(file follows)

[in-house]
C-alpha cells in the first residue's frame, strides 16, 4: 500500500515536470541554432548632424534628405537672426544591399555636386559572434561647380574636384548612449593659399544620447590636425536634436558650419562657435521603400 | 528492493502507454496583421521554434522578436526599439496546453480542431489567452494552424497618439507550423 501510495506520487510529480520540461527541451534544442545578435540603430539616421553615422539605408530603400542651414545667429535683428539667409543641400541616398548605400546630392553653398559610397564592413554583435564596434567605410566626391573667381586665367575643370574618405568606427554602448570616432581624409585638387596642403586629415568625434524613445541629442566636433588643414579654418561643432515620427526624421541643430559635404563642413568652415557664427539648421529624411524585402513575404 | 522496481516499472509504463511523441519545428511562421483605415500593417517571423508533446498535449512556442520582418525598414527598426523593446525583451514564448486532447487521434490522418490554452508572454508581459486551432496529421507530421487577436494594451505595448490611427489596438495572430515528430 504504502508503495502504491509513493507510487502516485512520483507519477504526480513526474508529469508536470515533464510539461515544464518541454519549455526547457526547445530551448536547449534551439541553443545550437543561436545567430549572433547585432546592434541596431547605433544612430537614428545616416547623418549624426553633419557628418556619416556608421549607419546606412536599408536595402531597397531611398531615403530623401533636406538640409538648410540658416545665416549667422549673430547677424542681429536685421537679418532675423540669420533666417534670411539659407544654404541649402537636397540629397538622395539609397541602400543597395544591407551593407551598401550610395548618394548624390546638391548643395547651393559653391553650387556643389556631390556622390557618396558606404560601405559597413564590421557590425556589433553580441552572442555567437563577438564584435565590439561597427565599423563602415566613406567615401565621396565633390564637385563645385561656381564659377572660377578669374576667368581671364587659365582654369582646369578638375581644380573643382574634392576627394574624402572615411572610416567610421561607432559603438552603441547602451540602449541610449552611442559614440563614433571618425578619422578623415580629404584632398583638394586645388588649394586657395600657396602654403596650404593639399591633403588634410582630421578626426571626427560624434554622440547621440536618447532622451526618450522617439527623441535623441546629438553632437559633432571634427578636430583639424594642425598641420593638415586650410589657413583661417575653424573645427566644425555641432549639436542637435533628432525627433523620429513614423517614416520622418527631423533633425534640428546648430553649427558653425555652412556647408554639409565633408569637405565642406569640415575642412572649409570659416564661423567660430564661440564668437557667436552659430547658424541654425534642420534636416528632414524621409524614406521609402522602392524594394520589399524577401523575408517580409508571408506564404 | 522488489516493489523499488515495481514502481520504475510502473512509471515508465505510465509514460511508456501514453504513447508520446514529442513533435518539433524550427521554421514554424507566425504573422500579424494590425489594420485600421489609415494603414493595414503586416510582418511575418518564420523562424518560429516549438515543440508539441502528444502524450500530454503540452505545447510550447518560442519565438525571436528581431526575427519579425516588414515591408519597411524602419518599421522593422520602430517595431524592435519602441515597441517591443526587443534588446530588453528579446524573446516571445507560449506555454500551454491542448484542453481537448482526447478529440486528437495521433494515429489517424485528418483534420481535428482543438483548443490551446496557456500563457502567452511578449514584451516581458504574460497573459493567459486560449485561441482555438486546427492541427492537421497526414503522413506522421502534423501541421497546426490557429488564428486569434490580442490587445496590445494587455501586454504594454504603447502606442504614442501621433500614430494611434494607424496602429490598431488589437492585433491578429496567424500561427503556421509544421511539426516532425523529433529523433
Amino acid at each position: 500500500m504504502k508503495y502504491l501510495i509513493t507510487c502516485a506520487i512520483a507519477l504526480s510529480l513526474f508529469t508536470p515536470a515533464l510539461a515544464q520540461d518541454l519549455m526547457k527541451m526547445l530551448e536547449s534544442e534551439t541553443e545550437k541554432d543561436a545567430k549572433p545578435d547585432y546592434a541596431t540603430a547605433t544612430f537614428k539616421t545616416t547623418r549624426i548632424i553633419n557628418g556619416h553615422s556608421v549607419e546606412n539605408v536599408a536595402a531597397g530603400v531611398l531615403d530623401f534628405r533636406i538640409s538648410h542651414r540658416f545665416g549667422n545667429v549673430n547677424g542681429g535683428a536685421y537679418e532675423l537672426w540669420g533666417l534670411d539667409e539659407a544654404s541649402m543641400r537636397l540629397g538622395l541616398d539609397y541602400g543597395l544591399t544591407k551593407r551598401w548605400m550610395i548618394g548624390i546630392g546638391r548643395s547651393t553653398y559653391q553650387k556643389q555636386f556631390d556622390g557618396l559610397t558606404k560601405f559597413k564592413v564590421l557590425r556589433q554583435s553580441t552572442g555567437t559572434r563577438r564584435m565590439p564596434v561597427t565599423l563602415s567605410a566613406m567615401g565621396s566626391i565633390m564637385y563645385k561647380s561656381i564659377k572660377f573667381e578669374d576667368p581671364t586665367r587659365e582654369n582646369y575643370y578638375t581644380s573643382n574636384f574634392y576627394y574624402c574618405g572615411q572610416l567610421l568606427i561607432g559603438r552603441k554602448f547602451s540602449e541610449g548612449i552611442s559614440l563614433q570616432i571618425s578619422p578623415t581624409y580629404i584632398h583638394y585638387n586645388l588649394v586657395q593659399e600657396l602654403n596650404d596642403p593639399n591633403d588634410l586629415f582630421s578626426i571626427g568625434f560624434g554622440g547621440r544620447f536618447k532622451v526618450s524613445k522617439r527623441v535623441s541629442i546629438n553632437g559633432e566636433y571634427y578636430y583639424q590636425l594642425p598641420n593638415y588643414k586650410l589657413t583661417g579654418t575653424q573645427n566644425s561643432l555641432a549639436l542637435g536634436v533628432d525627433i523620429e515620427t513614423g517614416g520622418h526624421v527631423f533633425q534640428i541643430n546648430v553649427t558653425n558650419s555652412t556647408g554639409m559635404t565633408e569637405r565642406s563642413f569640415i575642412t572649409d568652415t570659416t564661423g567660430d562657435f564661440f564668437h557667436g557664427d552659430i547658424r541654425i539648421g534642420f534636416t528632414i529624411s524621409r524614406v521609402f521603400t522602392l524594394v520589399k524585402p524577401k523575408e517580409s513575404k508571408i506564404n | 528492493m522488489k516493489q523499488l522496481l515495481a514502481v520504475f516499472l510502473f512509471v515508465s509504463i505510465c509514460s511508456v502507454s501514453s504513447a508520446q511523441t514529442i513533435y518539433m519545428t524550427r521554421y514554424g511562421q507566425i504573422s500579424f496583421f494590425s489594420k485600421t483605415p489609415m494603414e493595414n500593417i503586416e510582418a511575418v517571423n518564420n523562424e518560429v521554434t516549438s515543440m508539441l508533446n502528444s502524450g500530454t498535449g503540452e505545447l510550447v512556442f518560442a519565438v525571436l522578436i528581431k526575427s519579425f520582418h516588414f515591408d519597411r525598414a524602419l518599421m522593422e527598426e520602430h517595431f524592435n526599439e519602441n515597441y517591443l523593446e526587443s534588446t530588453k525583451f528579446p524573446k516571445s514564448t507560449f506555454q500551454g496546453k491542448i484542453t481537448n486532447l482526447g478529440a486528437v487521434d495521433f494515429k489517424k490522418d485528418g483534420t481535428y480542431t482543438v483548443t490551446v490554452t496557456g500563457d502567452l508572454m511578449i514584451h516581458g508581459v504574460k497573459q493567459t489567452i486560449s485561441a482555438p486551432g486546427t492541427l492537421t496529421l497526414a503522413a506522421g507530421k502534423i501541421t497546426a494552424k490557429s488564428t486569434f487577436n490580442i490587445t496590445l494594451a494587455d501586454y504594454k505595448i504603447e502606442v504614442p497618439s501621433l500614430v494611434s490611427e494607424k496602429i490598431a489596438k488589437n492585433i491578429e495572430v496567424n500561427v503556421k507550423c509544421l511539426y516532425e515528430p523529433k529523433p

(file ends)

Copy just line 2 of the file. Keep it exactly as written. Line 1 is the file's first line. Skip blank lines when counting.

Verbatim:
C-alpha cells in the first residue's frame, strides 16, 4: 500500500515536470541554432548632424534628405537672426544591399555636386559572434561647380574636384548612449593659399544620447590636425536634436558650419562657435521603400 | 528492493502507454496583421521554434522578436526599439496546453480542431489567452494552424497618439507550423 501510495506520487510529480520540461527541451534544442545578435540603430539616421553615422539605408530603400542651414545667429535683428539667409543641400541616398548605400546630392553653398559610397564592413554583435564596434567605410566626391573667381586665367575643370574618405568606427554602448570616432581624409585638387596642403586629415568625434524613445541629442566636433588643414579654418561643432515620427526624421541643430559635404563642413568652415557664427539648421529624411524585402513575404 | 522496481516499472509504463511523441519545428511562421483605415500593417517571423508533446498535449512556442520582418525598414527598426523593446525583451514564448486532447487521434490522418490554452508572454508581459486551432496529421507530421487577436494594451505595448490611427489596438495572430515528430 504504502508503495502504491509513493507510487502516485512520483507519477504526480513526474508529469508536470515533464510539461515544464518541454519549455526547457526547445530551448536547449534551439541553443545550437543561436545567430549572433547585432546592434541596431547605433544612430537614428545616416547623418549624426553633419557628418556619416556608421549607419546606412536599408536595402531597397531611398531615403530623401533636406538640409538648410540658416545665416549667422549673430547677424542681429536685421537679418532675423540669420533666417534670411539659407544654404541649402537636397540629397538622395539609397541602400543597395544591407551593407551598401550610395548618394548624390546638391548643395547651393559653391553650387556643389556631390556622390557618396558606404560601405559597413564590421557590425556589433553580441552572442555567437563577438564584435565590439561597427565599423563602415566613406567615401565621396565633390564637385563645385561656381564659377572660377578669374576667368581671364587659365582654369582646369578638375581644380573643382574634392576627394574624402572615411572610416567610421561607432559603438552603441547602451540602449541610449552611442559614440563614433571618425578619422578623415580629404584632398583638394586645388588649394586657395600657396602654403596650404593639399591633403588634410582630421578626426571626427560624434554622440547621440536618447532622451526618450522617439527623441535623441546629438553632437559633432571634427578636430583639424594642425598641420593638415586650410589657413583661417575653424573645427566644425555641432549639436542637435533628432525627433523620429513614423517614416520622418527631423533633425534640428546648430553649427558653425555652412556647408554639409565633408569637405565642406569640415575642412572649409570659416564661423567660430564661440564668437557667436552659430547658424541654425534642420534636416528632414524621409524614406521609402522602392524594394520589399524577401523575408517580409508571408506564404 | 522488489516493489523499488515495481514502481520504475510502473512509471515508465505510465509514460511508456501514453504513447508520446514529442513533435518539433524550427521554421514554424507566425504573422500579424494590425489594420485600421489609415494603414493595414503586416510582418511575418518564420523562424518560429516549438515543440508539441502528444502524450500530454503540452505545447510550447518560442519565438525571436528581431526575427519579425516588414515591408519597411524602419518599421522593422520602430517595431524592435519602441515597441517591443526587443534588446530588453528579446524573446516571445507560449506555454500551454491542448484542453481537448482526447478529440486528437495521433494515429489517424485528418483534420481535428482543438483548443490551446496557456500563457502567452511578449514584451516581458504574460497573459493567459486560449485561441482555438486546427492541427492537421497526414503522413506522421502534423501541421497546426490557429488564428486569434490580442490587445496590445494587455501586454504594454504603447502606442504614442501621433500614430494611434494607424496602429490598431488589437492585433491578429496567424500561427503556421509544421511539426516532425523529433529523433